Solution Approach

The implementation of the solution utilizes a Depth-First Search (DFS) algorithm which is a common strategy for exploring all the vertices of a graph. Let us walk through the important points of the implementation:

  1. Graph Representation: A defaultdict of lists is used to represent the graph (g). Each key in the defaultdict represents a city, and the value is a list of tuples. Each tuple consists of a destination city and the distance to that city. This allows us to easily iterate over all neighbors of a city.

  2. Visited Set: A list called vis is created with a size of n + 1, where n is the number of cities. The list is initialized with False to indicate that no city has been visited at the start. This ensures that we do not enter into an infinite loop by revisiting cities during our DFS traversal.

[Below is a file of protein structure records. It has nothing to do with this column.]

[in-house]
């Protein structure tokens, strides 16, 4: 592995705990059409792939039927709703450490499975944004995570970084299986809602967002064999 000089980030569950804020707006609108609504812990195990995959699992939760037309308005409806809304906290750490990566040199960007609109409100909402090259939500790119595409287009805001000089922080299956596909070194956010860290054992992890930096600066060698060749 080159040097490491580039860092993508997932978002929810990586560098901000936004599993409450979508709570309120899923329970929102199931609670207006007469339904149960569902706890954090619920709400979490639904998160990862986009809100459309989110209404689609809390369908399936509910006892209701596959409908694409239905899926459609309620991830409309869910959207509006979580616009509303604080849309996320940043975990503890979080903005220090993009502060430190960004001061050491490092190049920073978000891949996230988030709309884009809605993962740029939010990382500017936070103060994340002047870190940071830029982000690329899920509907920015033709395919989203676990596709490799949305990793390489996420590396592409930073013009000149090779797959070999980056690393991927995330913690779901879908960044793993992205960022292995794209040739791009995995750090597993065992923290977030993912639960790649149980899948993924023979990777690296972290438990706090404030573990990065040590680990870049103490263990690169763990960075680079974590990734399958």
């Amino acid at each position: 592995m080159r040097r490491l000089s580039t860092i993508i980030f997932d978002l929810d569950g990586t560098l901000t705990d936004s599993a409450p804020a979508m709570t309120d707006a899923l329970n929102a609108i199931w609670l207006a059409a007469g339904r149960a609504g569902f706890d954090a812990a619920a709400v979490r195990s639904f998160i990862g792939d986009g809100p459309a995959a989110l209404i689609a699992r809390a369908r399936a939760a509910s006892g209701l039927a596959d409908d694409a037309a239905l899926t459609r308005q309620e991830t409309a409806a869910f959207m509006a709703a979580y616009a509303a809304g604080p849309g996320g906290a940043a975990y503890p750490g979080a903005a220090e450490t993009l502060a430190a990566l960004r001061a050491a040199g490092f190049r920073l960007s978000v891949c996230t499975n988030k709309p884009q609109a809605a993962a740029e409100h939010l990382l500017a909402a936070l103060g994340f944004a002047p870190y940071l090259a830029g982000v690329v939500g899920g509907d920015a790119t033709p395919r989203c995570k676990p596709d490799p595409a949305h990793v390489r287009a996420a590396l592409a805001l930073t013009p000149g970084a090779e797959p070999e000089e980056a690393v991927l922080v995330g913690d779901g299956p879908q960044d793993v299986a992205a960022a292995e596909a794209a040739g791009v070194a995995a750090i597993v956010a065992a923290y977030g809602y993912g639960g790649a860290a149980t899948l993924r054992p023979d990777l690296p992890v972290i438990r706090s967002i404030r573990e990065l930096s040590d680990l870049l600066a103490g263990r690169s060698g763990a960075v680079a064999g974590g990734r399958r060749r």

3. Distance Initialization: A variable ans is initialized with inf (infinity). This variable is used to keep track of the minimum distance encountered on any path between city 1 and city n.

  4. DFS Algorithm: A recursive function dfs(i) is defined, which is responsible for traversing the graph:

    • Inside the DFS function, we iterate over each neighbor j and its associated distance d of the current city i.
    • We update ans with the minimum of its current value and d each time we encounter a smaller distance.
    • If the neighbor j has not yet been visited (vis[j] is False), we mark it as visited by setting vis[j] to True and then recursively call dfs(j) to continue exploring the graph from city j.
  5. Starting the DFS Traversal: We call dfs(1) to begin our DFS traversal from city 1. This will explore different paths to reach city n.